Published online by Cambridge University Press: 17 November 2016
Intergroup discrimination can be defined broadly as differential treatment of individuals based on social category membership. In many contexts, discrimination takes the form of ingroup bias, whereby members of one's own social categories are evaluated more positively or responded to more favorably than members of other social categories (outgroups). In much of the social psychological literature, discrimination is viewed as the behavioral component of prejudice.
In light of this conflation of prejudice and discrimination, it is interesting that ingroup bias is often referred to as ingroup favoritism (Tajfel, Billig, Bundy, & Flament, 1971), whereas prejudice is most often defined as outgroup hostility (see Dixon, Levine, Reicher, & Durrheim, 2012; Greenwald & Pettigrew, 2014). This chapter reviews theory and empirical research on the relationship between ingroup bias and outgroup hostility and argues that it is important to distinguish between these two loci of discrimination and to recognize that much intergroup discrimination takes the form of ingroup favoritism in the absence of outgroup antagonism.
Ingroup Bias and Ethnocentrism
Ethnocentrism was described by Sumner as a universal characteristic of human social groups whereby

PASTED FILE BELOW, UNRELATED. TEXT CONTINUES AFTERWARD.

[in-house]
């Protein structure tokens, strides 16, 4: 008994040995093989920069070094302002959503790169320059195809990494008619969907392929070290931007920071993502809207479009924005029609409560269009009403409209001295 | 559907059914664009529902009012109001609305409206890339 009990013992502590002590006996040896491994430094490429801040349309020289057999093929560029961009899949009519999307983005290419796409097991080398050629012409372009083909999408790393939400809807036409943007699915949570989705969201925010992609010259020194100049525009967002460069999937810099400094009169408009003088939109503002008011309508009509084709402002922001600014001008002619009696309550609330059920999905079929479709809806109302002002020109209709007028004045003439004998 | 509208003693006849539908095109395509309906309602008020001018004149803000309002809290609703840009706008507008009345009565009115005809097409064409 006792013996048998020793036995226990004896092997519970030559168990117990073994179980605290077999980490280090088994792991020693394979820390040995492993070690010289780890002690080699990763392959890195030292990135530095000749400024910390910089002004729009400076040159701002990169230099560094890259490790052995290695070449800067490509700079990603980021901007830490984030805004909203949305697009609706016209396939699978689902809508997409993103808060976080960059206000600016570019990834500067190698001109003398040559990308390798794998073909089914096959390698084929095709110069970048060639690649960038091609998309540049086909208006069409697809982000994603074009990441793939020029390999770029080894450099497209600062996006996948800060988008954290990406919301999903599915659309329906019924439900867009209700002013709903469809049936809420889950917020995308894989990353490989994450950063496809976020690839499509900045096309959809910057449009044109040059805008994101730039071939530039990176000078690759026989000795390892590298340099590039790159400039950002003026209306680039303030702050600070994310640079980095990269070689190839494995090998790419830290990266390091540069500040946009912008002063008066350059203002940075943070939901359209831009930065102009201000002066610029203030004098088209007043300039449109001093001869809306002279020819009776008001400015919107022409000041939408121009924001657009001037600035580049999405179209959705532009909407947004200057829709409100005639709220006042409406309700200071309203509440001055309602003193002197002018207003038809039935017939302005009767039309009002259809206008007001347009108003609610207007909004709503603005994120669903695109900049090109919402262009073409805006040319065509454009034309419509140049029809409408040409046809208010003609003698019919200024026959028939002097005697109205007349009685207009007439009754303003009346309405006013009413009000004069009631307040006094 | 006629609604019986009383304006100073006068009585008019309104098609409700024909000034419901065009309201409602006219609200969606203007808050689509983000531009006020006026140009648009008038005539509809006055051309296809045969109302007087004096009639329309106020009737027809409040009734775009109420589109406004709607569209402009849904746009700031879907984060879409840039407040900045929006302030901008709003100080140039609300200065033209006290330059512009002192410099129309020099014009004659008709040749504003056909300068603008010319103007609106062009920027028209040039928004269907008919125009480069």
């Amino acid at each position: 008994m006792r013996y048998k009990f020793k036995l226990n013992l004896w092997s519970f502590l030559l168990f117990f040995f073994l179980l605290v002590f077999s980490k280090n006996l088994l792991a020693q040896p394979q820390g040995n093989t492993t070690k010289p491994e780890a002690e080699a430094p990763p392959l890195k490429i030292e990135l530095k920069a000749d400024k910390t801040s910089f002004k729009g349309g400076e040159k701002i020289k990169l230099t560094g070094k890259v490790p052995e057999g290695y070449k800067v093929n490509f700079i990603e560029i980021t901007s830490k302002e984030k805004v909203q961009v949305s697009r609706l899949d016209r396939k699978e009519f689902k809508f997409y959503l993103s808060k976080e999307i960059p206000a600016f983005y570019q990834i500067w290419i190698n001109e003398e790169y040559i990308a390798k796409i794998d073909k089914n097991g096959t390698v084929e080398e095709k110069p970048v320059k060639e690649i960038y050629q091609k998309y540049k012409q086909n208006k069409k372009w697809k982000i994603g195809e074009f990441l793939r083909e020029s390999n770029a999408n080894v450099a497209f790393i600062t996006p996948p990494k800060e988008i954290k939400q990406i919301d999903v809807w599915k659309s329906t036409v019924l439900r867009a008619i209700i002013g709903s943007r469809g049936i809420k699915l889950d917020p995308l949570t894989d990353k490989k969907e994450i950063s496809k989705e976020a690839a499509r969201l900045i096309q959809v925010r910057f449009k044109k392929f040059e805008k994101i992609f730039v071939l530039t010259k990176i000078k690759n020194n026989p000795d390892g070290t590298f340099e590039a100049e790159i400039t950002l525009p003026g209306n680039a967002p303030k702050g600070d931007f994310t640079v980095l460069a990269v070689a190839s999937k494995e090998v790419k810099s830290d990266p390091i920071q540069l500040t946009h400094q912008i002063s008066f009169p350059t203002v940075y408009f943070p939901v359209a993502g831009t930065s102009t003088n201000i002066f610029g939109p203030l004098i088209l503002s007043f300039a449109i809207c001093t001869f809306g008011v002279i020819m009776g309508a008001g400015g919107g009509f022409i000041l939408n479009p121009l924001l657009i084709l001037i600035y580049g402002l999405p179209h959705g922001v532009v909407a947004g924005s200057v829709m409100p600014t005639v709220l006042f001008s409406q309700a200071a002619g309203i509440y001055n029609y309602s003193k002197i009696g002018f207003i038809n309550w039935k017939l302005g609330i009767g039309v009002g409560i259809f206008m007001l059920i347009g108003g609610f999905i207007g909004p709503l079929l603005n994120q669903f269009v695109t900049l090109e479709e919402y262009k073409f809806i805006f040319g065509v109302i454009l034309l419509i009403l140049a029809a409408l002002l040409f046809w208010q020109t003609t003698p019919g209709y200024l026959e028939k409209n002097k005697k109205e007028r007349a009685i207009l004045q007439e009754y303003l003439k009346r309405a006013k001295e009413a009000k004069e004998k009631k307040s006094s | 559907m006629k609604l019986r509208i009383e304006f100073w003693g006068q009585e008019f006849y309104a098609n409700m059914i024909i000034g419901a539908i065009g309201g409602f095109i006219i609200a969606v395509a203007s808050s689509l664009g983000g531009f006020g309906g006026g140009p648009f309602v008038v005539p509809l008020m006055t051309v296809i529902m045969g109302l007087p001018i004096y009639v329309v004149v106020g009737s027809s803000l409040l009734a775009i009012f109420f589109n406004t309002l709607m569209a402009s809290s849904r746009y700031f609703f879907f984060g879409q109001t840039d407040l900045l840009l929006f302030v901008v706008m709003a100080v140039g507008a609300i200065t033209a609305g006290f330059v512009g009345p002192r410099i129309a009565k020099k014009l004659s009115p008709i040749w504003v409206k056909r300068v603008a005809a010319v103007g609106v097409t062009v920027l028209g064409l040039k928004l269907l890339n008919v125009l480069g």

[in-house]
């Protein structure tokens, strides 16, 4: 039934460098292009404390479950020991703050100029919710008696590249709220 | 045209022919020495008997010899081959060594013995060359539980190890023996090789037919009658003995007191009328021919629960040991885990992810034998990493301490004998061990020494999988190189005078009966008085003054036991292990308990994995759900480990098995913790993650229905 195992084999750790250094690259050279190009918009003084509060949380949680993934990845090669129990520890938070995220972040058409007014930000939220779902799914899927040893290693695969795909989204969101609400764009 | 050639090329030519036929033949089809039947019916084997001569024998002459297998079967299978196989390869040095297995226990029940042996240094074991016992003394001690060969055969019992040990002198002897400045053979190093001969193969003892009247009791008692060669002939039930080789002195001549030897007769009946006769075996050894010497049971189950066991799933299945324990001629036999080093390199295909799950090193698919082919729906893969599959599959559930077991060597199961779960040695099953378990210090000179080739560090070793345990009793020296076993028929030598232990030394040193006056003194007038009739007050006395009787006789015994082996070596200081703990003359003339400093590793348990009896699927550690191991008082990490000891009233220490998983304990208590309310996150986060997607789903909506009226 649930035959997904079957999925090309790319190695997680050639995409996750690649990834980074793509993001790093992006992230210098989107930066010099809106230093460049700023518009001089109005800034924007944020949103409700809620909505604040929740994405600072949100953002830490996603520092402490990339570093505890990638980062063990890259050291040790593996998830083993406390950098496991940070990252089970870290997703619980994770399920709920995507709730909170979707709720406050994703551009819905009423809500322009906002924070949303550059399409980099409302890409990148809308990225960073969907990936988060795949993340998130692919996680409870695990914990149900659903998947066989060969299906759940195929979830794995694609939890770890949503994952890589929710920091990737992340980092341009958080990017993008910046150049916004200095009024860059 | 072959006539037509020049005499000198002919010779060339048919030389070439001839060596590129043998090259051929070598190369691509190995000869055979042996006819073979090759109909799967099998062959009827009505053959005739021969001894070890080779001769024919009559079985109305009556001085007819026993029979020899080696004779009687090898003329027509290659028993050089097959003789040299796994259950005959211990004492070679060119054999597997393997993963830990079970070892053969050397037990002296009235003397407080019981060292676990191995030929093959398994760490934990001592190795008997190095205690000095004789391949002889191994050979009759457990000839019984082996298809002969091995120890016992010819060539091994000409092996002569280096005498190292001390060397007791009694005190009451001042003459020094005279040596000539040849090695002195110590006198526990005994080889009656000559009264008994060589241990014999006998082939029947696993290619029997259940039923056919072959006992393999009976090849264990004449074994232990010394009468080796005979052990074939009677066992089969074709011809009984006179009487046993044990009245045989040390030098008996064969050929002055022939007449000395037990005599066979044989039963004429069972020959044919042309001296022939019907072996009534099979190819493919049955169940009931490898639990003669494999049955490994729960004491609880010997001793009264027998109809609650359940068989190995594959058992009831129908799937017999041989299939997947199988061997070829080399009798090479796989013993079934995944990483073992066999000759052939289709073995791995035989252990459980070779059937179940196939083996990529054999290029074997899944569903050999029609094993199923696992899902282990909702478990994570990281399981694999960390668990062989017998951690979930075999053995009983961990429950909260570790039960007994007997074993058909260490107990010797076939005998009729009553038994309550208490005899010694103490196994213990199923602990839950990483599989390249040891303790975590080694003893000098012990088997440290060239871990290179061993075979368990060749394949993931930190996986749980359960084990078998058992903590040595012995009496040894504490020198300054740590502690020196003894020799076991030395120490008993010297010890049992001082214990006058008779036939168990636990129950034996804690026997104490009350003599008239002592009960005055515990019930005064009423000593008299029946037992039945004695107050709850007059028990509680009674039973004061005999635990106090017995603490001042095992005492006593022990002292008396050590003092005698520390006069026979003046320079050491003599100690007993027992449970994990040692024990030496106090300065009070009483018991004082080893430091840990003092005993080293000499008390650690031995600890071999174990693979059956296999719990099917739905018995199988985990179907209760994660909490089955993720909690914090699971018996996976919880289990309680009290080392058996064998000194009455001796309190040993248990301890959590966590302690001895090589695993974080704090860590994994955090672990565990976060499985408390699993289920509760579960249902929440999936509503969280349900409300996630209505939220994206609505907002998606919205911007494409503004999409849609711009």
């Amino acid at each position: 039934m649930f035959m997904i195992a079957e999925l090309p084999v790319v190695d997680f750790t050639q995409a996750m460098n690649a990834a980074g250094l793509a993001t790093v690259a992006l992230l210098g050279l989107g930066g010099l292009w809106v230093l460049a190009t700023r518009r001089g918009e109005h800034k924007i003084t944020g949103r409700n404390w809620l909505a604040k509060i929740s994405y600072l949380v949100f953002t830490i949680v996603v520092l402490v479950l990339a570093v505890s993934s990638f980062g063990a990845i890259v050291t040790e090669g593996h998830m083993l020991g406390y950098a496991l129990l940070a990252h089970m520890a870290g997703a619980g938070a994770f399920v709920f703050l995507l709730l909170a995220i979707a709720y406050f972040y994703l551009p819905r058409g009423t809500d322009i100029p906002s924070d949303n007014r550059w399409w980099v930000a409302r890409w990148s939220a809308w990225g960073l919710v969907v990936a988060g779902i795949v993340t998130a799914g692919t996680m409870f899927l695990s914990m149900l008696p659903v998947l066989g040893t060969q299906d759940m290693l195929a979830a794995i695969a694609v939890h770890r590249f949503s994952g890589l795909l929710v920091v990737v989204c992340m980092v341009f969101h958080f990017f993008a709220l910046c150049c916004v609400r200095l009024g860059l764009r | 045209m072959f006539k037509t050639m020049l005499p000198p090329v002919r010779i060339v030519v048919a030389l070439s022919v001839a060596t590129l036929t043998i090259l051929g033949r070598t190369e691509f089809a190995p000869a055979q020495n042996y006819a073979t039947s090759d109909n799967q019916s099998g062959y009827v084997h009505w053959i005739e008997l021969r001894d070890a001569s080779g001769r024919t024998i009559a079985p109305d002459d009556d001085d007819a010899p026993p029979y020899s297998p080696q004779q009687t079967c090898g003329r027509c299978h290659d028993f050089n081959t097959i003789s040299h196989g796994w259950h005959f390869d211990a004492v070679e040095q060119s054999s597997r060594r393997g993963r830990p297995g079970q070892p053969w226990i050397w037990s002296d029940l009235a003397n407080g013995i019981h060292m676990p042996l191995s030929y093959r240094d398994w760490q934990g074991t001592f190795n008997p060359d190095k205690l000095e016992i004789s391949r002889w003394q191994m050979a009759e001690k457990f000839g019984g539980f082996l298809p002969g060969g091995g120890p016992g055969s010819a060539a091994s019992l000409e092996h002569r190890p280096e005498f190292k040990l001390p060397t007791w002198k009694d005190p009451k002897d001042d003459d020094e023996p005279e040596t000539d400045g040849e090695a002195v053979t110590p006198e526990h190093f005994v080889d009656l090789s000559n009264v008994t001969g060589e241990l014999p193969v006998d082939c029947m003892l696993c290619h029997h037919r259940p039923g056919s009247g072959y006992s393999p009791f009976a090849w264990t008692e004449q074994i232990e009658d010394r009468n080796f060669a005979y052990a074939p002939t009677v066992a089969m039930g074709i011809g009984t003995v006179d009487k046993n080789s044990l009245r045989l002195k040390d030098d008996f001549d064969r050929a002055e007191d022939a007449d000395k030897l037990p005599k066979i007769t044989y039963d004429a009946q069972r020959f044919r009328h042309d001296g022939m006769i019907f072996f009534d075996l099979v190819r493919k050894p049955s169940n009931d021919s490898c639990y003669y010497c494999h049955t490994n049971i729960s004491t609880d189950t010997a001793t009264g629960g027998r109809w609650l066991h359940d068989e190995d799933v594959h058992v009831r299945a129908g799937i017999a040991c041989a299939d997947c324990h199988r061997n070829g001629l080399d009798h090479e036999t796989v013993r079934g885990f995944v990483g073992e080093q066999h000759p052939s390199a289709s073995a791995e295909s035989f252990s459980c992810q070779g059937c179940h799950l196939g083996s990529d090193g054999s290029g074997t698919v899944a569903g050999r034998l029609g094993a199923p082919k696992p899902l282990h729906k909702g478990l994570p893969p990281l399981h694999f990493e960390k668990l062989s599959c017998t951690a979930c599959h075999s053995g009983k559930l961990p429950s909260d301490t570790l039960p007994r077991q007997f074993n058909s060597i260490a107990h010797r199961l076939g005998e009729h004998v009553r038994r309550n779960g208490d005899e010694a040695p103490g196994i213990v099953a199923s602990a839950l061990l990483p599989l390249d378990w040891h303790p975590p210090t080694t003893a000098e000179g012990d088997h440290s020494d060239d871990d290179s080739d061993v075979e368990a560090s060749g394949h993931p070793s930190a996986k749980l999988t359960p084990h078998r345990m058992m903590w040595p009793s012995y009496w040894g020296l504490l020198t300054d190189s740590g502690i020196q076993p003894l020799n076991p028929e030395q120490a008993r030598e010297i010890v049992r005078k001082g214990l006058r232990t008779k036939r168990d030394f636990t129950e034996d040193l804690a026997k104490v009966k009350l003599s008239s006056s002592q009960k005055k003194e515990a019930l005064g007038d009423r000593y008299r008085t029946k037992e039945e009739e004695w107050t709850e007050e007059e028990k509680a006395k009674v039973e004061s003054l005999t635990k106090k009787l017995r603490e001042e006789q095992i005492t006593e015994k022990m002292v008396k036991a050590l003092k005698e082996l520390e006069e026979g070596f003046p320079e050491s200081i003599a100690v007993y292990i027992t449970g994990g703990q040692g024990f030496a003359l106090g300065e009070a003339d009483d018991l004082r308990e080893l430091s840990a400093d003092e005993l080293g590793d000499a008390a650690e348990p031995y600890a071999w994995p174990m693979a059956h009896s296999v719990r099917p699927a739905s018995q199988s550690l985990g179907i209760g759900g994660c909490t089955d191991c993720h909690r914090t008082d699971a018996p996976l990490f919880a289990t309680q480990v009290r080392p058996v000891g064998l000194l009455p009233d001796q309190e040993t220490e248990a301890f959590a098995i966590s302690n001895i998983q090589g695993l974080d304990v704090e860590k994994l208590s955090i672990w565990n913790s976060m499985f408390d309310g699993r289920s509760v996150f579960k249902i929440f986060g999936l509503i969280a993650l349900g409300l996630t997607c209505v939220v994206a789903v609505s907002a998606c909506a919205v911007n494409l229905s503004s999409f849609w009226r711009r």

a differentiation arises between ourselves, the we-group, or in-group, and everybody else, or the others-group, out-groups. The insiders in a we-group are in a relation of peace, order, law, government, and industry, to each other … Ethnocentrism is the technical name for this view of things in which one's own group is the center of everything, and all others are scaled and rated with reference to it … Each group nourishes its own pride and vanity, boasts itself superior, exalts its own divinities, and looks with contempt on outsiders.(Sumner, 1906, pp. 12–13)
Over the past 50 years of empirical research on intergroup relations, this propensity to privilege ingroupers over outgroupers has been well established, confirming the power of we-they distinctions to produce differential evaluation, liking, and treatment of other persons depending on whether or not they are identified as members of the ingroup category.